Saxon Tower of St Michael at the North Gate. Image courtesy of Robert Cutts

Visiting Oxford > What to See > Historical Places

Saxon Tower of St Michael at the North Gate

The Saxon Tower of St Michael at the North Gate was once by the North Gate in the walls of Oxford city. Today, you can visit this cultural landmark every day of the week! There are 97 steps you will need to climb to get to the top, though, so be ready. The climb, however, is rewarded with great panoramic views of the city of Oxford and its many colleges, churches, and cobbled streets. The entrance fee is £3.50 (£3 for concessions and £2 for children). 

The History of St Michael at the North Gate

The tower is Anglo-Saxon and was built in 1040, from rubble and coral rag. It still stands strong today as Oxford’s oldest building. The north aisle and transept date from the year 1833 and were rebuilt by local architect John Plowman. One of the events closely linked to St Michael at the North Gate is the imprisonment of the Oxford Martyrs (Protestants tried for heresy and burnt at the stake in 1555). Their cell door can still be seen on display in the church’s tower.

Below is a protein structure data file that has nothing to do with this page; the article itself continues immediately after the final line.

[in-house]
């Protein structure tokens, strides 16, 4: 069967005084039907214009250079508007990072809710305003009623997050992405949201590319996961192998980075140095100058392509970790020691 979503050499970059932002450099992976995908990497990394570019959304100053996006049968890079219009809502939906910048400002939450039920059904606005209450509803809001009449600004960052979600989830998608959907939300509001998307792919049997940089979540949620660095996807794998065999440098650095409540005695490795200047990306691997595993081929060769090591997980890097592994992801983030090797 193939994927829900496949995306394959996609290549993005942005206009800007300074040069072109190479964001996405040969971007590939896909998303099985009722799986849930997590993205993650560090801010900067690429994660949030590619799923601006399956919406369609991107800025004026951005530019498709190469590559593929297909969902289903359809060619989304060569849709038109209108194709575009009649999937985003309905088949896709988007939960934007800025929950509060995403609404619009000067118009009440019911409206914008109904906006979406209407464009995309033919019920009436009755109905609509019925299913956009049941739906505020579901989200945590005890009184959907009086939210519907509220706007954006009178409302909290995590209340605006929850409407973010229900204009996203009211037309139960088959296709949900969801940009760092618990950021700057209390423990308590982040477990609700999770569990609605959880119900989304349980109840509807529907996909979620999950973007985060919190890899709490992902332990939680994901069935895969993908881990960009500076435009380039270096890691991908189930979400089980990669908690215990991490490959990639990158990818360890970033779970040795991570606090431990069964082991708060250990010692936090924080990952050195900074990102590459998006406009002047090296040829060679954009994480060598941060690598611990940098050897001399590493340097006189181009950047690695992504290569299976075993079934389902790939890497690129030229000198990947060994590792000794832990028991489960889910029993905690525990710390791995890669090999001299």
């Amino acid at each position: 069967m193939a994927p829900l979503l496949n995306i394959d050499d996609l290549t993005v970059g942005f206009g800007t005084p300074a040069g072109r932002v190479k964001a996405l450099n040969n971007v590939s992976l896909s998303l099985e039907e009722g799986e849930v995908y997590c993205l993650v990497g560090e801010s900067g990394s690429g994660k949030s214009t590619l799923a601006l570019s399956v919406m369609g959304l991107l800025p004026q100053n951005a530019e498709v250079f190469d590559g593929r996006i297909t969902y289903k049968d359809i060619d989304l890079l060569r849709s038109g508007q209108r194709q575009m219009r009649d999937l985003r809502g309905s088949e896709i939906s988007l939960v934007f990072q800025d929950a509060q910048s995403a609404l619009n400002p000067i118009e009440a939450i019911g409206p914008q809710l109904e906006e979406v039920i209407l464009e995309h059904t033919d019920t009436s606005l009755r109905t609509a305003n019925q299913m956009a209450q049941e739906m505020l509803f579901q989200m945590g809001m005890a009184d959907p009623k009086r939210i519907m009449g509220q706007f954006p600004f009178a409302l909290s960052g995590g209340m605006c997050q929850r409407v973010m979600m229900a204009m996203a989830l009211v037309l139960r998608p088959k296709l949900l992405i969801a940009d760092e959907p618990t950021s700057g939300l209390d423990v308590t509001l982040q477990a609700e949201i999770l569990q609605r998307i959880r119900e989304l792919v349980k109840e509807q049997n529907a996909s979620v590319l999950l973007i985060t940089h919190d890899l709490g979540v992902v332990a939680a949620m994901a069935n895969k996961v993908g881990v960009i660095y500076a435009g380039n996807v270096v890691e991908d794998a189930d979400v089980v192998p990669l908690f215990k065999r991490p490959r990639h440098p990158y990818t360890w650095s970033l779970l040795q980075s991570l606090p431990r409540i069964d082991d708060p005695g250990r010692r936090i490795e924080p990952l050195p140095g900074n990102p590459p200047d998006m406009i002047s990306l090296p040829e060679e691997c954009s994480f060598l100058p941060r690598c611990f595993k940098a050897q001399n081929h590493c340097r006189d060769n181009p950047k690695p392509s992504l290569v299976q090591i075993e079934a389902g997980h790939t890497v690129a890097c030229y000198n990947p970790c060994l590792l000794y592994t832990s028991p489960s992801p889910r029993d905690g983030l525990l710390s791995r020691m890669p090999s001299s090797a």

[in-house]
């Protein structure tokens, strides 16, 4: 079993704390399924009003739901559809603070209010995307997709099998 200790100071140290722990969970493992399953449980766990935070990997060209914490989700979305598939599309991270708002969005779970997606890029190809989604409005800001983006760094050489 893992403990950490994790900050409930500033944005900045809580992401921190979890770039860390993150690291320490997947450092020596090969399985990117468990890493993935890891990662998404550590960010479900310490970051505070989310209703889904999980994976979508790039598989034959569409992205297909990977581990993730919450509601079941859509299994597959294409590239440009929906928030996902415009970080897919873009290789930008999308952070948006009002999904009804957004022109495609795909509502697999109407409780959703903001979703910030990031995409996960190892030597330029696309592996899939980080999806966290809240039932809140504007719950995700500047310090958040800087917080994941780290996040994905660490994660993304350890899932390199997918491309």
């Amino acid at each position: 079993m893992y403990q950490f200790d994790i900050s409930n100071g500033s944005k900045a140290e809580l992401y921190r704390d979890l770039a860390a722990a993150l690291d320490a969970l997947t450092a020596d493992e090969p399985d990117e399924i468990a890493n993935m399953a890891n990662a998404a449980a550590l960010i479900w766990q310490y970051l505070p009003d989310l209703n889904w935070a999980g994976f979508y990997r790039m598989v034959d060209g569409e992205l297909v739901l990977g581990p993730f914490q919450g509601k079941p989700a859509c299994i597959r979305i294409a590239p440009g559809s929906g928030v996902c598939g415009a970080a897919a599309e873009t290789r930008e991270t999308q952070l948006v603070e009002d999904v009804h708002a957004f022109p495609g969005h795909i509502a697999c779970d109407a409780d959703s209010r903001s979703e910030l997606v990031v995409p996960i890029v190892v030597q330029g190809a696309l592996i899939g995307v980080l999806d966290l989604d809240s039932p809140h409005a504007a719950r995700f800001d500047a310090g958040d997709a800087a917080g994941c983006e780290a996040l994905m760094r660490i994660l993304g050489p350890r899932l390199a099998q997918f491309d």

What to See in St Michael at the North Gate

These are some of the things you shouldn’t miss when visiting St Michael at the North Gate:

  • The Saxon tower itself, which dates back to 1040. 
  • The prison where Bishops Ridley and Latimer were held in 1555 and 1556. 
  • The pulpit – where in the 15th century John Wesley (the founder of Methodism) preached in 1726 his Michaelmas Sermon.
  • The 13th-century stained glass (East Window) and the 14th-century front.
  • The church treasury, which features a beautiful Elizabethan chalice that dates back to 1562 and a 1606 copy of the Geneva Bible. 
  • The 19th century clock mechanism, which you can watch in action. 

Where is St Michael at the North Gate?

St Michael at the North Gate is on Cornmarket Street, Oxford.

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